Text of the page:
This chapter describes my work with a client who spoke to me openly about some challenges of aging. Before introducing her, it will be useful for us to consider some insights about the transition into old age discussed by Lionel Corbett (1987), who begins by reiterating Jung’s view that whereas the first half of life concerns the ego, career, and family development, the second half concerns the pursuit of meaning, wholeness, and the further creation of consciousness.

[There is] the potential for widening of identity, brought about ultimately by reconnecting with more of the latent potential of the Self which was present at birth. . . . [Some people] may depreciate old age and ignore its specific meaning. . . . A major difficulty facing the individual about to move into this period is that there are no adequate social provisions to help with the transition. . . . Successful initiation is essential for spiritual rejuvenation and the attempt to attain a “sanctified mode of being.” When this process is successful, the new status has meaning to the person. . . . Without such cultural sanction and protection the move into old age may exact a heavy emotional toll; the individual may be unable to emerge from 148a state of chronic liminality. . . . When such outside help is lacking, the developmental imperative may come from within.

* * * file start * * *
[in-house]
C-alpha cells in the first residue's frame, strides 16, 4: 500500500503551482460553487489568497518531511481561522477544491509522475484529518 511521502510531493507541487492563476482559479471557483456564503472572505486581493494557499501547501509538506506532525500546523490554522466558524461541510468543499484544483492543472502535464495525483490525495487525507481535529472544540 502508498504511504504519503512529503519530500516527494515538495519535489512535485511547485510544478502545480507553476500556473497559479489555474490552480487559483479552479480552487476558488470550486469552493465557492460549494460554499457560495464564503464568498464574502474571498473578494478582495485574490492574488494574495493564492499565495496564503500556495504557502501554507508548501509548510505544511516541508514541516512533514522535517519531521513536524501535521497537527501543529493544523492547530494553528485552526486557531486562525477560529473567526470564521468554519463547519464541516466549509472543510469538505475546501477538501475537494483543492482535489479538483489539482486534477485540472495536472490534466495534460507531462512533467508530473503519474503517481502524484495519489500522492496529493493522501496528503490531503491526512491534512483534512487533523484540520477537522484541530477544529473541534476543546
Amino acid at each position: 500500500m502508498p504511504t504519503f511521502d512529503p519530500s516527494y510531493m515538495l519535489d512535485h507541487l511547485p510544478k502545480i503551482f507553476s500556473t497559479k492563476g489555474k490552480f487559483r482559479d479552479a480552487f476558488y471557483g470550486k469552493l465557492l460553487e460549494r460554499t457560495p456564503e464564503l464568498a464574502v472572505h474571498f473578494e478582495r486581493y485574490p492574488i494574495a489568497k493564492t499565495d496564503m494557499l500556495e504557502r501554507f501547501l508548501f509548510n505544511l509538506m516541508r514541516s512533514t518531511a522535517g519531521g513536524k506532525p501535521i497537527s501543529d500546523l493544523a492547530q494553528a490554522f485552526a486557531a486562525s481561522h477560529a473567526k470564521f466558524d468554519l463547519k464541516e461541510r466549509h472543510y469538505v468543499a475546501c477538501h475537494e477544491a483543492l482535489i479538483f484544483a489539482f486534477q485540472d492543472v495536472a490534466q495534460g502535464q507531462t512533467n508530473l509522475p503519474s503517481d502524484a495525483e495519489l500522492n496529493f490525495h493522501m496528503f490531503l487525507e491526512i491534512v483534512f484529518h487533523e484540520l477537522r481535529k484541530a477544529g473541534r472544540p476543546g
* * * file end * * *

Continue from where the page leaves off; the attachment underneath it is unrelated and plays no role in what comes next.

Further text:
(Corbett, 1987, pp. 372–373)